And her mind, it wanders.

There was a short story that I read when I was in college called “I Stand Here Ironing” by Tillie Olsen that stuck with me.  This is remarkable because I remember it 20 some odd years later, and I remember what it was about and who wrote it.  I can rarely say that about the books I read the day before.

The story is about a mother’s train of thought as she irons.  I won’t go into a lot of detail about the story, because it isn’t really that important to this post – although that has never stopped me before and THAT is kind of the point of this post- but what I am trying to touch on is that we can do activities that require concentration and some skill but can still have a very active internal chat with ourselves, or can let our minds wander to other thoughts, and circumstances and ideas while not, say, setting anyone’s clothing on fire.

This all came to mind today while I was sewing.  Rather, while I was NOT sewing.  I got a bit of thread caught in the bobbin case of my machine which is a pain in the ass.  It wasn’t coming out willingly and I had to take things apart.  All the while thinking “well, this isn’t good and I think I am done sewing for the day and where is my other machine?” all at once.  Once I got the bobbin case apart I saw, also, that it was rather dusty and glitter and fuzz filled.  Glitter because, well, this is me we are talking about.  Fuzz because that’s what eventually happens when sewing.  Things need to be cleaned out now and again.  So I went to get a Q-tip and sat down to clean out the worse of it.  From the bobbin case that is, not from my own head full of fuzz.  Although that would also likely produce some glitter.(you have never seen such pretty dust or dryer lint in all your life as you see around here.) I knowingly and intentionally left my machine not just plugged in, but on while doing this.  This is not something that one should do while cleaning a sewing machine.  When the Q tip did all it could I then grabbed a small metal crochet hook to finish up the job.  Again, while everything was still turned on and all.  This is me bragging about how I live on the edge.  Some people sky dive, some people are into like ultimate sports.  I clean my sewing machine while it is still plugged in.  Beat.  That.  I do have a point here, though, I swear.

I was well aware that doing this was against the rules.  I was also well aware that I really needed the light from the machine to see what I was doing.  So it was a calculated risk I guess.  The benefits of being able to see what I was doing outweighed the risk of accidentally getting shocked by touching something I shouldn’t inside the machine.  We all do it and we all do it all the time.  All of these thoughts were happening while I was cleaning out the guts of Maggie the sewing machine.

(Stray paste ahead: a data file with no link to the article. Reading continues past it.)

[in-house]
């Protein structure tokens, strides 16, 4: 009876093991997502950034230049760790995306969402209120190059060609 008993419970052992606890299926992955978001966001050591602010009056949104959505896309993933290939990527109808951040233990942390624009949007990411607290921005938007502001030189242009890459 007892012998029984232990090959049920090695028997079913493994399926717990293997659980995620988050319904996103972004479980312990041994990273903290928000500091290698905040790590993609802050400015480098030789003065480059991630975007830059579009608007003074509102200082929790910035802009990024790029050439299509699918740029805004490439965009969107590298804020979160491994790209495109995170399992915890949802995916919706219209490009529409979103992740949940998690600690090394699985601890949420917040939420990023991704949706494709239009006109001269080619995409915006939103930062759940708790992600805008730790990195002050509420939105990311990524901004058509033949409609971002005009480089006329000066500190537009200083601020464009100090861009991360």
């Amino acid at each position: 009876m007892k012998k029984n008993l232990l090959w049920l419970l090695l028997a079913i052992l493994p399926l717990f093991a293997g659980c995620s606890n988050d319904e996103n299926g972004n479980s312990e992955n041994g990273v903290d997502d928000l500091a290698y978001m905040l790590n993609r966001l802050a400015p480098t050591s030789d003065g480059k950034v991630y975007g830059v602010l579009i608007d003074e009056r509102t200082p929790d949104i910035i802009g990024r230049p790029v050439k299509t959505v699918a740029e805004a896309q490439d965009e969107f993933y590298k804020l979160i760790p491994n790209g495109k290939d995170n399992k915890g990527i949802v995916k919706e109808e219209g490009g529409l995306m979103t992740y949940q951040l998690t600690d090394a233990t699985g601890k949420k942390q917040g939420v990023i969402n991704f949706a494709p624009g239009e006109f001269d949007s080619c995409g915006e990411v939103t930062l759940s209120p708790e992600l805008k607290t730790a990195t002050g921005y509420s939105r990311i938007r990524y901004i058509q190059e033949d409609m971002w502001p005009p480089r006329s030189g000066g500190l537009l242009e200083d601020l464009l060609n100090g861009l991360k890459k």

I was also thinking to myself “If I do get shocked then that can’t really be called an accident, can it?  I  am doing this will full knowledge of the risks involved.  So that isn’t an accident.  What would one call that?  It also wouldn’t be deliberate.  I guess it would just be called stupid.”  although, I suppose it is only stupid if I had gotten hurt.  Since I didn’t I guess it is called brave.  Or Lucky.  There is a fine line between brave and stupid and a finer line still between brave and lucky.

Then I was thinking, “I don’t understand how people are afraid to use a sewing machine.  I have heard people say that they are afraid to sew a finger.  THAT would take talent, to sew ones’ finger.  That would require being really stupid and a blatant disregard for all common sense and safety.  In fact, that would have to almost be a deliberate act.  Also, the people who say this drive cars.  They use smart phones, they raise children, yet they are afraid of an eight  lb machine and a little needle.  These people mow the lawn and ice skate and dry their hair.  I think all of those activities likely involve a greater chance of injury than sewing.  We live in a society of sissies.  Even the men are afraid.  Brian will run through live wires, freezing water, FIRE and glass for 13 miles yet he won’t touch the drill press.  I don’t get it.”

Then I thought of the short story I mentioned at the beginning and how I can have a metal crochet hook poked into the guts of my sewing machine while it is plugged in and turned on and STILL can manage to have a whole thought process without causing my own tragic death.

My point here, well, there is no point, but this is what goes through my head as I Sit Here Sewing.

Also, don’t be afraid of machines and turn them off before servicing them.

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